Pride and Prejudice: Chapter 61 - Summary & Analysis

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      Summary: Jane and Elizabeth are safely married. Mr. Bingley and Jane remain at Netherfield for only a year. Finding the close proximity to Mrs. Bennet undesirable, Bingley buys an estate in Derbyshire and Jane and Elizabeth are within thirty miles of each other. Kitty pays frequent visits to Pemberley and she begins to grow up more quickly. Mary on the other hand remains at home. Wickham and Lydia have financial problems and their affection wanes. Elizabeth manages to help them out unofficially by saving on her private expenses. Miss Bingley is mortified at Darcy’s marriage but, not wishing to forfeit the pleasure of visiting Pemberley, she drops all her resentment. She is attentive to Georgiana and very civil to Elizabeth. Elizabeth and Georgiana are devoted to each other and Elizabeth’s influence is beneficial to her sister-in-law. Lady Catherine sends Darcy an abusive letter and for some time all communication between them is at end. Later Elizabeth persuades her husband to overlook his aunt’s behaviour and a reconciliation is secured.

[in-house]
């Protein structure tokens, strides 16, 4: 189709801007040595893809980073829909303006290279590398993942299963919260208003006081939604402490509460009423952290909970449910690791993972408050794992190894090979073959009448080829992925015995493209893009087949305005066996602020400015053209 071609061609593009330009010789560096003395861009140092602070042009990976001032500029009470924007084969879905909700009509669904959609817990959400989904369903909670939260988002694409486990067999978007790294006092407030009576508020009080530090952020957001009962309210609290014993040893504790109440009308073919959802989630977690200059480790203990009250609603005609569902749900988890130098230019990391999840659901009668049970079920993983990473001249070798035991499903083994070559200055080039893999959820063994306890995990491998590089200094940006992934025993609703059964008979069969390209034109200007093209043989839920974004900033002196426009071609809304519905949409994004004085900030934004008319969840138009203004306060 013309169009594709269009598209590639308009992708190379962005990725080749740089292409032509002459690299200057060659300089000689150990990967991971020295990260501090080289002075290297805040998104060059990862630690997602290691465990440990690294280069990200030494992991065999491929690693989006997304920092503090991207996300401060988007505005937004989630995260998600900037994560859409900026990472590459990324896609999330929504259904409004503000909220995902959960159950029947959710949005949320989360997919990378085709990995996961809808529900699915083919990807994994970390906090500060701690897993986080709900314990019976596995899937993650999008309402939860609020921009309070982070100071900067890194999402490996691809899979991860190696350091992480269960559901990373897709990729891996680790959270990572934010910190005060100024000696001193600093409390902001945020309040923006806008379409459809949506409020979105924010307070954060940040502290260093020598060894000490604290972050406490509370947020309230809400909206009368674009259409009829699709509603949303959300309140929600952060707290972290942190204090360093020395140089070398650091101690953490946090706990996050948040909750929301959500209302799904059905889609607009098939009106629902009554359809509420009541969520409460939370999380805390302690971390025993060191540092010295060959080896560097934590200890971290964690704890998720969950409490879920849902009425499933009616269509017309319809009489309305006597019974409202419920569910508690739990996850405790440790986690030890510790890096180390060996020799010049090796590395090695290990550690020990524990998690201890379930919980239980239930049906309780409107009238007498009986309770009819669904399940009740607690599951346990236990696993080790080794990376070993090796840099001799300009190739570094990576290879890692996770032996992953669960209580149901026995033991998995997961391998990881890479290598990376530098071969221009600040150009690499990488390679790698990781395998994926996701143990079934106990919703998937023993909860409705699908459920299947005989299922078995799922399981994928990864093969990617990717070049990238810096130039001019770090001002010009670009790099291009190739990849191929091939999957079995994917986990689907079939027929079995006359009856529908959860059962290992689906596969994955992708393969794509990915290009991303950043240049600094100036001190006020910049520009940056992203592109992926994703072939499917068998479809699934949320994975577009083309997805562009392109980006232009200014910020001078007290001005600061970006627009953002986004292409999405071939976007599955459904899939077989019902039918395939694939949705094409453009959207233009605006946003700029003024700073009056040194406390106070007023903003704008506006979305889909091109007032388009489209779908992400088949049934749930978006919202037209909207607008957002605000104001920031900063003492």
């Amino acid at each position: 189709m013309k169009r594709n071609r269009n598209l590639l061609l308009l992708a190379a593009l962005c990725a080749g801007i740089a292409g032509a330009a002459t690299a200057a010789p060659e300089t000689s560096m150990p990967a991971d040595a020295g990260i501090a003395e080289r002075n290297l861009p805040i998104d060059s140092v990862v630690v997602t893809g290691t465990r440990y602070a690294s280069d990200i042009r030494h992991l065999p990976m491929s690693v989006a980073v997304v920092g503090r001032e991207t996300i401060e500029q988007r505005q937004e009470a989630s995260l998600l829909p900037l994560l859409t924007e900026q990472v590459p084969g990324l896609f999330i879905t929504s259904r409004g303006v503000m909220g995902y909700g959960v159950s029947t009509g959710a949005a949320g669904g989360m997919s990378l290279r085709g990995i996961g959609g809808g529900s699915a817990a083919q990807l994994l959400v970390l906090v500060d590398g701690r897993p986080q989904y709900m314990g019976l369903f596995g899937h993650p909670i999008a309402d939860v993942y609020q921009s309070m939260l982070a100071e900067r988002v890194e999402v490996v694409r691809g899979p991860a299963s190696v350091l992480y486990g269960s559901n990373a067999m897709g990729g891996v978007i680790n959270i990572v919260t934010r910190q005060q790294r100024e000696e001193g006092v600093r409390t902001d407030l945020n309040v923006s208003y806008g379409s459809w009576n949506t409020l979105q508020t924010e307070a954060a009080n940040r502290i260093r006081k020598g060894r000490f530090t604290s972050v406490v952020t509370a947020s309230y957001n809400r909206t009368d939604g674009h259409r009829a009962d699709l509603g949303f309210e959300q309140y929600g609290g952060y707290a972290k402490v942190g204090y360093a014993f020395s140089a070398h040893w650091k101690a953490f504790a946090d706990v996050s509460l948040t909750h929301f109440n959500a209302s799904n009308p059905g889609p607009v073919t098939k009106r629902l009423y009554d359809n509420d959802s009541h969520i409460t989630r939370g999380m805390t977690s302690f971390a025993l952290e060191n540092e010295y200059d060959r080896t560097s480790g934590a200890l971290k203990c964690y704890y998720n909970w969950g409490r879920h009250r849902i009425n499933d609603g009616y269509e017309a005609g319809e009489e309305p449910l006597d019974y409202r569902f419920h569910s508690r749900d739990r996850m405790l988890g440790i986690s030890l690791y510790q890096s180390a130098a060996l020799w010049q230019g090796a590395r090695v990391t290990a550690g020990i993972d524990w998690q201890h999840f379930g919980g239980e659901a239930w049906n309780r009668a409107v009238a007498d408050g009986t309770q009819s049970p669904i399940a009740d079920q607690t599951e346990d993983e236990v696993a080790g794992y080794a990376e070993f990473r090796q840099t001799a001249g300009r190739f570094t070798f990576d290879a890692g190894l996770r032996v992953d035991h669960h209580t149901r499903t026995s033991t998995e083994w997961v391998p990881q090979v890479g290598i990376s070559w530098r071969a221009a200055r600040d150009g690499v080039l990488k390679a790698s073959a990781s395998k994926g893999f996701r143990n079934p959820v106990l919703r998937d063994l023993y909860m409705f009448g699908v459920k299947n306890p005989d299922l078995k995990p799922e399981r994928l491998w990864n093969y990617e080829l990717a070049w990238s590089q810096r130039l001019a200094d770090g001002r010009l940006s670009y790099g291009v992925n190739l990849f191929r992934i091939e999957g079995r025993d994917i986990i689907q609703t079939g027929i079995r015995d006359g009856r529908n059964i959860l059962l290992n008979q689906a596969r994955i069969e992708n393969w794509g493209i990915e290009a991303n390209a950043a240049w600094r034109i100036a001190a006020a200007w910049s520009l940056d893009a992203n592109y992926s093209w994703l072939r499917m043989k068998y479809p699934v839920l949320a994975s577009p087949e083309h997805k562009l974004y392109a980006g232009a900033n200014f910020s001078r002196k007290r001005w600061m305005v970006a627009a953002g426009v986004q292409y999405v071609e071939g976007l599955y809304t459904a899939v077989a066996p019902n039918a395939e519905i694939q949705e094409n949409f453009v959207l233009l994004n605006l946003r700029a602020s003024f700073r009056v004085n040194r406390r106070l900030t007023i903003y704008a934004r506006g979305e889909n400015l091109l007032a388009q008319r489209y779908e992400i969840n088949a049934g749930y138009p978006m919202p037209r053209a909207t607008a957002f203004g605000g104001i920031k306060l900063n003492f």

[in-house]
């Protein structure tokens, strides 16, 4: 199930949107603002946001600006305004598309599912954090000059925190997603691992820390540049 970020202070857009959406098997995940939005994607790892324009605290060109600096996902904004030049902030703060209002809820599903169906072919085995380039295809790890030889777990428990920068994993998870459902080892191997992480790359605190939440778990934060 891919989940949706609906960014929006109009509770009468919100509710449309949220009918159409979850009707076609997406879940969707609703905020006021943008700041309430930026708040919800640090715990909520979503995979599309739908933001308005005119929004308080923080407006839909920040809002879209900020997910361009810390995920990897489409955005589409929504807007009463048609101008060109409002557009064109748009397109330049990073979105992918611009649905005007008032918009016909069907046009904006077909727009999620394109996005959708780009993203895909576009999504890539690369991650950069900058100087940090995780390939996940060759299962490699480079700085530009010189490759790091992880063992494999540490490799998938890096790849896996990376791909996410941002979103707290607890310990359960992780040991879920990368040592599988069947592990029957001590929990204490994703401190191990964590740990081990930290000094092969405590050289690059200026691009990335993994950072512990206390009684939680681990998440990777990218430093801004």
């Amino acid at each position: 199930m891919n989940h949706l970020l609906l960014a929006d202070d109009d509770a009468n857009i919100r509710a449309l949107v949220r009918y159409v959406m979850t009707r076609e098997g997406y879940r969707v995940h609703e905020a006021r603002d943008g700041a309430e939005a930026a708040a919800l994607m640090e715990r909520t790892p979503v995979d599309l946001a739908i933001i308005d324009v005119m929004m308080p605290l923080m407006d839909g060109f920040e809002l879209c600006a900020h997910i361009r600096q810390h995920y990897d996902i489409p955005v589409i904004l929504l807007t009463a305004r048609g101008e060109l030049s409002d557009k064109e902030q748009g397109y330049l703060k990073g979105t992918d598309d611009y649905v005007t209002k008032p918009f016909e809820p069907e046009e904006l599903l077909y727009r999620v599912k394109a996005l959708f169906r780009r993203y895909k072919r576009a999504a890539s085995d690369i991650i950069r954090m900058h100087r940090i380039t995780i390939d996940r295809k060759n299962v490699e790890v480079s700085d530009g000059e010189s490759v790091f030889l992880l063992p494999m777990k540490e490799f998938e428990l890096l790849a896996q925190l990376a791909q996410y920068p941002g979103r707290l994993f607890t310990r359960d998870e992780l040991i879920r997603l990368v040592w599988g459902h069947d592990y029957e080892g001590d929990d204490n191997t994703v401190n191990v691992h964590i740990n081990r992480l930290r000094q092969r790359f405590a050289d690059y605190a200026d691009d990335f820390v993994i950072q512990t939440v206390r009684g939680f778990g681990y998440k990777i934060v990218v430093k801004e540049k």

Critical Analysis: The denouement of the novel—all the characters in the novel are here rounded off. The marriage of Lydia and Wickham based on economics and passion is already seen to be failing. The generous and caring nature of Elizabeth is further seen, when she helps them out of their financial troubles and also effects a reconciliation between Lady Catherine and Darcy. An important feature is that the social frame work rather than the personal is emphasized by Jane Austen. Darcy and Elizabeth are seen in relation to the people around them and one indication of their good marriage is the happiness resulting from it not only for themselves but for those around them.

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